Ultralight aircraft (United States)

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Pterodactyl Ascender ultralight aircraft

Ultralight aircraft in the United States are much smaller and lighter than ultralight aircraft as defined by all other countries.

In the United States, ultralights are described as "ultralight vehicles" and not as aircraft. They are not required to be registered, nor is the pilot required to have a pilot's certificate.[1][2]

United States definition of "ultralight"[edit]

Regulation of ultralight aircraft in the United States is covered by the Code of Federal Regulations, Title 14 (Federal Aviation Regulations), Part 103, or 14 CFR Part 103, which defines an "ultralight" as a vehicle that:

  • has only one seat[1][2]
  • Is used only for recreational or sport flying[1][2]
  • Does not have a U.S. or foreign airworthiness certificate[1]
  • If unpowered, weighs less than 155 pounds[1]
  • If powered:
    • Weighs less than 254 pounds (115 kg) empty weight, excluding floats and safety devices[1]
    • Has a maximum fuel capacity of 5 U.S. gallons (19 L)[2]
    • Does not exceed 55 knots (102 km/h; 63 mph) calibrated airspeed at full power in level flight[1]
    • Has a power-off stall speed which does not exceed 24 knots (44 km/h; 28 mph) calibrated airspeed or less[1]


  • Ultralight vehicles and their component parts and equipment are not required to meet the airworthiness certification standards specified for aircraft or to have certificates of airworthiness.[1]
  • Operators of ultralight vehicles are not required to meet any aeronautical knowledge, age, or experience requirements or to have airman or medical certificates.[1]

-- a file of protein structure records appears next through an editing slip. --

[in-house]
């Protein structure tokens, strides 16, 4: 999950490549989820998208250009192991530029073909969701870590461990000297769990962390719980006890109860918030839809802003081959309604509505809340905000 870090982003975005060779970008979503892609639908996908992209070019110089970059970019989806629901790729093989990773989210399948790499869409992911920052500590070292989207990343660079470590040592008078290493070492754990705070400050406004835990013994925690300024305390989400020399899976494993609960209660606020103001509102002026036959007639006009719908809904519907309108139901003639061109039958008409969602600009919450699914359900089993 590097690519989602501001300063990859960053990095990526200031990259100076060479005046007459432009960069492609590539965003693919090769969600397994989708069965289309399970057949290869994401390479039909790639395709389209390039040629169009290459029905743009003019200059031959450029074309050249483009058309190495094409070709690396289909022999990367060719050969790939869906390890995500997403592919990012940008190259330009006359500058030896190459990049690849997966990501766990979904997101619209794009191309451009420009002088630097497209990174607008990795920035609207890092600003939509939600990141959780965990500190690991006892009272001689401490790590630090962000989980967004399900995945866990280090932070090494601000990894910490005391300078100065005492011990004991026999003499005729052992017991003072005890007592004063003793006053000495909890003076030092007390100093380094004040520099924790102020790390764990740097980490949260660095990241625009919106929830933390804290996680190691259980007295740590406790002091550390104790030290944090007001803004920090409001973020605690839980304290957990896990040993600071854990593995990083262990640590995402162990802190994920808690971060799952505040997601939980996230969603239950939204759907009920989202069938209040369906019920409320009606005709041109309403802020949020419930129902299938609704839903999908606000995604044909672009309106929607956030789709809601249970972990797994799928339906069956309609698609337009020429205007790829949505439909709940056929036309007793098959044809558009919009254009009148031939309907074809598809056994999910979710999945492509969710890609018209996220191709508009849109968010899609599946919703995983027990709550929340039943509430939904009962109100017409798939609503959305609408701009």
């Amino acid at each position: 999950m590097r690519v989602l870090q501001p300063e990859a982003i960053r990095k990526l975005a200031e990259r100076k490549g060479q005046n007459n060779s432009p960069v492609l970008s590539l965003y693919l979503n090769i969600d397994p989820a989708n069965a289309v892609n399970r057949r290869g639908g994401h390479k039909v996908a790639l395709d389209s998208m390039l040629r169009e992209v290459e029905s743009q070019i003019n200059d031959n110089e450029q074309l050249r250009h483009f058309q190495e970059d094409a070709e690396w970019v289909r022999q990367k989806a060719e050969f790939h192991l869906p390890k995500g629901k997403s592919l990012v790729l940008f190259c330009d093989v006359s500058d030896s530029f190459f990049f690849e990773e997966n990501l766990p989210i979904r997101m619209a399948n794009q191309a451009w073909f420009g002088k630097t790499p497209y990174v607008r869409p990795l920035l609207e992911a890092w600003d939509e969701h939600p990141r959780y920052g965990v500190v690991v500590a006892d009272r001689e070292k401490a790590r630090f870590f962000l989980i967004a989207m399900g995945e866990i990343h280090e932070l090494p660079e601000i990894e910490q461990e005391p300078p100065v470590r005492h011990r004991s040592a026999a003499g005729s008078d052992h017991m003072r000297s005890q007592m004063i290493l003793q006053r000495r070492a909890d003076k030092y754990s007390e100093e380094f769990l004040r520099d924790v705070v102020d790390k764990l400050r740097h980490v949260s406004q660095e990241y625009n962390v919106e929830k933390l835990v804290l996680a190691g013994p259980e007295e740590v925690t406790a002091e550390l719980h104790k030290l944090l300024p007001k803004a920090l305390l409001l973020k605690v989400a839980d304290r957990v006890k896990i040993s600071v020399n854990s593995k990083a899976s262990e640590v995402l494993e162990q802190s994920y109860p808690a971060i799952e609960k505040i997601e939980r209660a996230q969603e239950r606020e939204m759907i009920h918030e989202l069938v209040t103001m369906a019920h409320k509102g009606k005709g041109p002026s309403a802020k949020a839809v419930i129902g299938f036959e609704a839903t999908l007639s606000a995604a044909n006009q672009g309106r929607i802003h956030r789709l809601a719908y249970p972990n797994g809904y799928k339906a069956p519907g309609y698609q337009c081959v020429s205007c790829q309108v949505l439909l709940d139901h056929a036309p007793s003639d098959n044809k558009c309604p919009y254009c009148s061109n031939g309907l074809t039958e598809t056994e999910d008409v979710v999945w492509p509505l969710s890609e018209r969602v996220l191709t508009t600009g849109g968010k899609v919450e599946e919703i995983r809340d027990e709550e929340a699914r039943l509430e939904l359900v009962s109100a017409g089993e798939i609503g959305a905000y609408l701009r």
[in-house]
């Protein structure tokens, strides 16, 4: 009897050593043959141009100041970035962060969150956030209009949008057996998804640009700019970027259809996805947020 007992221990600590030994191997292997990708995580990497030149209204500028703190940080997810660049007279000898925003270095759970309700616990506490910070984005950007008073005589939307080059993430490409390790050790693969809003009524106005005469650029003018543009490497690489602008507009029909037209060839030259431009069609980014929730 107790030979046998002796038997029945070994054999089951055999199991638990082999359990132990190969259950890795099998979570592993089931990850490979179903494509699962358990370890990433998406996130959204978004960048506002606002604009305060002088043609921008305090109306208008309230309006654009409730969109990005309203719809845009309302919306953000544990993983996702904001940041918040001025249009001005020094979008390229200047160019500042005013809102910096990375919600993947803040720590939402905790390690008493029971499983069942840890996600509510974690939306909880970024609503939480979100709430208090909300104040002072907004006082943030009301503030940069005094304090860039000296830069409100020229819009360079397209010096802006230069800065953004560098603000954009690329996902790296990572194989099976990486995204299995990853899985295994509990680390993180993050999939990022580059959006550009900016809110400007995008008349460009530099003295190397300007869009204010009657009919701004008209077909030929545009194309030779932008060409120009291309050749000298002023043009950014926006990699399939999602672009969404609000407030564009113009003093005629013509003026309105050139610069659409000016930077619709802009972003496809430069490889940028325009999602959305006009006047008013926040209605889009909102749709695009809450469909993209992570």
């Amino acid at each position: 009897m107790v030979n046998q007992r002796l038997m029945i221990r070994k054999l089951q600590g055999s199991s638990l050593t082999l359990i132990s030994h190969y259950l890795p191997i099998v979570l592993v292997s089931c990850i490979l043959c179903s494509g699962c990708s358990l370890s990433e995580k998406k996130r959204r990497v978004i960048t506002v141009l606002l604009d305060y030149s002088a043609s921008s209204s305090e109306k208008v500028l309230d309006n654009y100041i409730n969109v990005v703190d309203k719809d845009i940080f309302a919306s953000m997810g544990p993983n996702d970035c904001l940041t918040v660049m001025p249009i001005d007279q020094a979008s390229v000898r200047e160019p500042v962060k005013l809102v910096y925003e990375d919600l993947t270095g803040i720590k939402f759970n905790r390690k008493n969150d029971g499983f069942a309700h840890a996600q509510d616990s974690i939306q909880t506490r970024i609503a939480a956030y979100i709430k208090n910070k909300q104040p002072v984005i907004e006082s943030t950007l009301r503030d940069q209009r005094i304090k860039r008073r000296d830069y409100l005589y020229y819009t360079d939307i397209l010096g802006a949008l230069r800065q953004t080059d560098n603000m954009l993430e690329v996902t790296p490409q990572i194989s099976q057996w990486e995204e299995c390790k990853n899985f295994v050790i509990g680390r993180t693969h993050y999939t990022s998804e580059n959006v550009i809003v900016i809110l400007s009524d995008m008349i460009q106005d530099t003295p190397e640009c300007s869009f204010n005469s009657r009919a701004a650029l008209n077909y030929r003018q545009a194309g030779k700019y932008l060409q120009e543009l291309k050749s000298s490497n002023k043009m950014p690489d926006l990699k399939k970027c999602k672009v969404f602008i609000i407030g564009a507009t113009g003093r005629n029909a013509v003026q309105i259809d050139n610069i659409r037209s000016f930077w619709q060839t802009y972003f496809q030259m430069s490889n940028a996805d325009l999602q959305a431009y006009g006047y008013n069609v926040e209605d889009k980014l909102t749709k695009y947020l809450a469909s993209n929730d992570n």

• Ultralight vehicles are not required to be registered or to have registration markings.[1]


  • Ultralight vehicle cannot be flown except between the hours of sunrise and sunset.[1]
  • Ultralight vehicles may be operated during the twilight periods 30 minutes before official sunrise and 30 minutes after official sunset or, in Alaska, during the period of civil twilight as defined in the Air Almanac, if:
    • The vehicle has an operating anti-collision light visible for at least 3 statute miles[1]
    • Flight can only take place in uncontrolled airspace[1]

Ultralight vehicles cannot be flown over any congested area of a city, town, or settlement, or over any open air assembly of persons.[1]

Weight allowances can be made for amphibious landing gear, and ballistic parachute systems.[1]

In the United States, while no certification or training is required by law for ultralights, training is strongly advised.[2]

See also[edit]


  1. ^ a b c d e f g h i j k l m n o p Federal Aviation Administration (January 2007). "Title 14: Aeronautics and Space, Part 103 - Ultralight Vehicles". Retrieved 25 October 2017.
  2. ^ a b c d e United States Ultralight Association (2009). "Frequently asked Questions". Retrieved 16 August 2009.